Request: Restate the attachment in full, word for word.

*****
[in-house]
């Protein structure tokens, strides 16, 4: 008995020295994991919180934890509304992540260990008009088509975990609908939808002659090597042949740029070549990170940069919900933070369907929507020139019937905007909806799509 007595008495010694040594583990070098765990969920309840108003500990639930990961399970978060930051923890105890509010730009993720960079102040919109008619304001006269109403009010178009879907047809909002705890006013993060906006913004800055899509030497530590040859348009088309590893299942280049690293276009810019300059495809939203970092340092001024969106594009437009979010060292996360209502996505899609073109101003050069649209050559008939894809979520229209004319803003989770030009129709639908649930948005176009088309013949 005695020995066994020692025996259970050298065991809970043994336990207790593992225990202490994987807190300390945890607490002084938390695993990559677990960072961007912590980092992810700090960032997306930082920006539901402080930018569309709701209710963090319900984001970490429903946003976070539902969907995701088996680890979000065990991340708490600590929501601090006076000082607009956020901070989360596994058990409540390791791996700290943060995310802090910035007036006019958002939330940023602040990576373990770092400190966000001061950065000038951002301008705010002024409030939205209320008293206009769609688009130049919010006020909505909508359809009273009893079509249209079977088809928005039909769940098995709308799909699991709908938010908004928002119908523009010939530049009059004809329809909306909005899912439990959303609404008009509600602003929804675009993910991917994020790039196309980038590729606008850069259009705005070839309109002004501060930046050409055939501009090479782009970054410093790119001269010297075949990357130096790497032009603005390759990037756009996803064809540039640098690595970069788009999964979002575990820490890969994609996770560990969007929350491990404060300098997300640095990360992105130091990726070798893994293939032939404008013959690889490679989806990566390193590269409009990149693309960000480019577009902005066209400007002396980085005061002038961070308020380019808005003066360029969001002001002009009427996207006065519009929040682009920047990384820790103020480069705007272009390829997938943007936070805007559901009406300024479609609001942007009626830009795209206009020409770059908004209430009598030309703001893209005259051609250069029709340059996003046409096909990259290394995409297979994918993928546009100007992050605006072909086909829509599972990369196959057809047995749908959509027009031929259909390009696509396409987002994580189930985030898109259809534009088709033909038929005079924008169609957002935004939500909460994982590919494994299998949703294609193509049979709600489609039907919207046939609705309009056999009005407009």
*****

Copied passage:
[in-house]
């Protein structure tokens, strides 16, 4: 008995020295994991919180934890509304992540260990008009088509975990609908939808002659090597042949740029070549990170940069919900933070369907929507020139019937905007909806799509 007595008495010694040594583990070098765990969920309840108003500990639930990961399970978060930051923890105890509010730009993720960079102040919109008619304001006269109403009010178009879907047809909002705890006013993060906006913004800055899509030497530590040859348009088309590893299942280049690293276009810019300059495809939203970092340092001024969106594009437009979010060292996360209502996505899609073109101003050069649209050559008939894809979520229209004319803003989770030009129709639908649930948005176009088309013949 005695020995066994020692025996259970050298065991809970043994336990207790593992225990202490994987807190300390945890607490002084938390695993990559677990960072961007912590980092992810700090960032997306930082920006539901402080930018569309709701209710963090319900984001970490429903946003976070539902969907995701088996680890979000065990991340708490600590929501601090006076000082607009956020901070989360596994058990409540390791791996700290943060995310802090910035007036006019958002939330940023602040990576373990770092400190966000001061950065000038951002301008705010002024409030939205209320008293206009769609688009130049919010006020909505909508359809009273009893079509249209079977088809928005039909769940098995709308799909699991709908938010908004928002119908523009010939530049009059004809329809909306909005899912439990959303609404008009509600602003929804675009993910991917994020790039196309980038590729606008850069259009705005070839309109002004501060930046050409055939501009090479782009970054410093790119001269010297075949990357130096790497032009603005390759990037756009996803064809540039640098690595970069788009999964979002575990820490890969994609996770560990969007929350491990404060300098997300640095990360992105130091990726070798893994293939032939404008013959690889490679989806990566390193590269409009990149693309960000480019577009902005066209400007002396980085005061002038961070308020380019808005003066360029969001002001002009009427996207006065519009929040682009920047990384820790103020480069705007272009390829997938943007936070805007559901009406300024479609609001942007009626830009795209206009020409770059908004209430009598030309703001893209005259051609250069029709340059996003046409096909990259290394995409297979994918993928546009100007992050605006072909086909829509599972990369196959057809047995749908959509027009031929259909390009696509396409987002994580189930985030898109259809534009088709033909038929005079924008169609957002935004939500909460994982590919494994299998949703294609193509049979709600489609039907919207046939609705309009056999009005407009």